Christian de Quincey is a philosopher and consciosuness studies / Transpersonal Psychologist who is among the few people to have written on imntersubjectivity in a wider, more esoteric context. I first heard about him when I was originally studying up on and upgrading my pages on Ken Wilber - both de Quincey and Wilber talk about similar subjects (for example intersubjectivity), but from a very different perspective. Wilber is more intellectual, dry, and theorizes a lot, it is as if he lives totally in his head (apart from his weight training). Whereas I get the feeling that de Quincey is more intuitive and poractical, although also an academic and able to work in the field of academia.
I haven't read any of de Quincey's books as yet, so I can't make any comment on his style the way I can with Wilber. I've included some amazon links below, in case you are intersted to read the blurb and reader reviews and comments.
But because this section of Kheper net is about intersubjectivity, and because I like de Quincey three-fold classification, which is a lot easier to understand than the Wilber's, I thought I should include a page on him here, including some of his Wikipedia biography (thanks again to Wikipedia, otherwise this fractal pages within pages and correspondences across correspondences would be an impossible task!)
So here it is; you can also check out the bio on his own site.
"Christian de Quincey, Ph.D., is a philosopher and author who teaches consciousness, spirituality and cosmology at universities and colleges in the United States and Europe. He is also an international speaker on consciousness. De Quincey is a professor of Philosophy and Consciousness Studies at John F. Kennedy University, Dean of Consciousness Studies and the Arthur M. Young Professor of Philosophy at the University of Philosophical Research, and adjunct faculty at the Holmes Institute, and at Schumacher College, Devon, England. He is also director of the Center for Interspecies Research, and founder of The Wisdom Academy that promises to offer personal mentoring in consciousness studies (combining the "four Gifts of Knowing: The Scientist's Gift of the senses and experimental method; The Philosopher's Gift of reason and language; The Shaman's Gift of participatory feeling and alternative states of consciousness; The Mystic's Gift of transcendental intuition accessed in sacred silence"). His writings on consciousness have appeared in a number of academic journals and popular magazines."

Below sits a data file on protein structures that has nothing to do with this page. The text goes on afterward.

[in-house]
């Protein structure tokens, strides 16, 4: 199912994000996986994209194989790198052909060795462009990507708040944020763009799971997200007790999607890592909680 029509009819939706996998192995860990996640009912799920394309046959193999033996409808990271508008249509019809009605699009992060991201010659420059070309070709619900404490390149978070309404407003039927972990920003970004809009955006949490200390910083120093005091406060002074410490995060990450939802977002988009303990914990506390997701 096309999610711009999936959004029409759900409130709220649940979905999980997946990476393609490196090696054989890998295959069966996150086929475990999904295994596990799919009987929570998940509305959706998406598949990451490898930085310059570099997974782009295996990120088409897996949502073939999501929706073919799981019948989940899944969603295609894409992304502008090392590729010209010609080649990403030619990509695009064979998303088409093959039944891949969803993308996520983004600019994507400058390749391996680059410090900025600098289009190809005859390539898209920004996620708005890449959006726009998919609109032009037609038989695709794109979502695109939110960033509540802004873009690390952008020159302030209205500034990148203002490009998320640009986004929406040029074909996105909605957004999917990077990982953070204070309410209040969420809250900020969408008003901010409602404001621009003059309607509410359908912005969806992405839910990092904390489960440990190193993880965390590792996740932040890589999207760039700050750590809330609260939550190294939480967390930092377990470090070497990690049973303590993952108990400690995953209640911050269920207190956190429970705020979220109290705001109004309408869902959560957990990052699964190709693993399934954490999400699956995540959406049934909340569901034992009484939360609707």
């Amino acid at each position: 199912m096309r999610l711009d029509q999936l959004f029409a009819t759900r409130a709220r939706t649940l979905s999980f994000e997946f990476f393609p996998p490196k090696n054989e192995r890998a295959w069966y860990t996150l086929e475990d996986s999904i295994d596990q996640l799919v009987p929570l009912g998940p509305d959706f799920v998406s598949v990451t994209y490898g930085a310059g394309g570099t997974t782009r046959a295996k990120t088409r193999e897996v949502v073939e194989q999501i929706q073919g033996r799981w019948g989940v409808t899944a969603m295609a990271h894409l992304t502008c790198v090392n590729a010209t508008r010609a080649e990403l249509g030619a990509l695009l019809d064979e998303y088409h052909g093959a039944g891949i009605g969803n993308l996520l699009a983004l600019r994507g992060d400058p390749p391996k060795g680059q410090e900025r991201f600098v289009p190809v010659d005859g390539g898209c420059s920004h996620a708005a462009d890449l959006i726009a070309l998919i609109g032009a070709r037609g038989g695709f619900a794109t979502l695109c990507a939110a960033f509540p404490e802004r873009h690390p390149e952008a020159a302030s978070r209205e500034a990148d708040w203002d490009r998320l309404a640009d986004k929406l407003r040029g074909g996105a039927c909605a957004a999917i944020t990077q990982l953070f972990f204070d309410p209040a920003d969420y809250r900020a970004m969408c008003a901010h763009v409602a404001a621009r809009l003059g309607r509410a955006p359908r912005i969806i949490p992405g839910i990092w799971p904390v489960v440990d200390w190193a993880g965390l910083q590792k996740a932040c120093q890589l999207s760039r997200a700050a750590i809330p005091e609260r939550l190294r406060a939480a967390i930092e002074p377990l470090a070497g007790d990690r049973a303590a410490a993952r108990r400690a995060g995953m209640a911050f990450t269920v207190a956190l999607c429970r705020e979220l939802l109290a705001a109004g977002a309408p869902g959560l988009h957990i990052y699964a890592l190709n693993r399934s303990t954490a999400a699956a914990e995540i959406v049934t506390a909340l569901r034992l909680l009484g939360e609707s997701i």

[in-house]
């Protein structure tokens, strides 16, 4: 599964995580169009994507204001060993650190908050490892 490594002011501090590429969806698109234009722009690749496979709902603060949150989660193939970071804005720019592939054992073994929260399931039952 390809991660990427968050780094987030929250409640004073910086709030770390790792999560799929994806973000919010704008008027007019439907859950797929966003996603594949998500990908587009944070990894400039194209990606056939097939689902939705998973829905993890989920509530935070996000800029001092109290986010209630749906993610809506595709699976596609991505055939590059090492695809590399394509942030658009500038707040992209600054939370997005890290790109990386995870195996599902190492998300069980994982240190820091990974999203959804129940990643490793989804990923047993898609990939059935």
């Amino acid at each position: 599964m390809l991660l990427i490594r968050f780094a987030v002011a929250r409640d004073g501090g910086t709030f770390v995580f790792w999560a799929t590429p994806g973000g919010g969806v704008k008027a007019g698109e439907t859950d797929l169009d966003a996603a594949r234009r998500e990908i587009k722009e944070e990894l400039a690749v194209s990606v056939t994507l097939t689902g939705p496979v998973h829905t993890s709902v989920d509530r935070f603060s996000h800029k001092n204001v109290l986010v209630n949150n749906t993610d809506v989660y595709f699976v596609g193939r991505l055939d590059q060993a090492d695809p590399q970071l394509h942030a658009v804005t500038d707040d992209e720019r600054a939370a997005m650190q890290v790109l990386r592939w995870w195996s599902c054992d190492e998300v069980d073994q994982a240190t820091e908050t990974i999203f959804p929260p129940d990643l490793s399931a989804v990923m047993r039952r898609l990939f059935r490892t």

|Radical Knowing: Understanding Consciousness through Relationship (Radical Consciousness Trilogy) by Christian de Quincey (2005)||Deep Spirit by Christian de Quincey (2008)||Consciousness from Zombies to Angels: The Shadow and the Light of Knowing Who You Are by Christian de Quincey (2008)||Radical Nature: The Soul of Matter by Christian de Quincey (2010)|
Deep Spirit - Homepage - includes links, pictures, book reviews, etc
Luminary: Christian de Quincey - Shift In Action - biography and several essays
This was a big academic brawl between two intellectaul writers on new paradigm subjects
The Promise of Integralism - A Critical Appreciation of Ken Wilber's Integral Psychology essay by Christian de Quincey. From my experience with the Great Integral War at Integral World net, I get the impression that Wilber doesn't like to be criticised, so he and his student Sean Esbjorn-Hargens naturally had to reply. This was the first time I'd heard of Esbjorn-Hargens as well. I've corresponded with Sean more recently, and I will say he is a really great guy. He does not come across as antagonistic, in fact he is intersted in expedning integral theory and the Integral community
Intersubjective Musings: A Response to Christian de Quincey's "The Promise of Integralism" - Sean Hargens' reply to Christian de Quincey. Not sure how important it is. Probably not very. I did quote from his typology of Wilber's definition of Intersubjectivity, but it seems that this was written before Wilber's latest book ( Integral Spirituality) and hence has been rendered somewhat obsolete. I'm only including it here for the sake of completeness.
Do Critics Misrepresent My Position? - A Test Case from a Recent Academic Journal - Ken Wilber's reply
Critics Do. Critics Don't. - A Response to Ken Wilber de Quincey's counter-reply to Wilber
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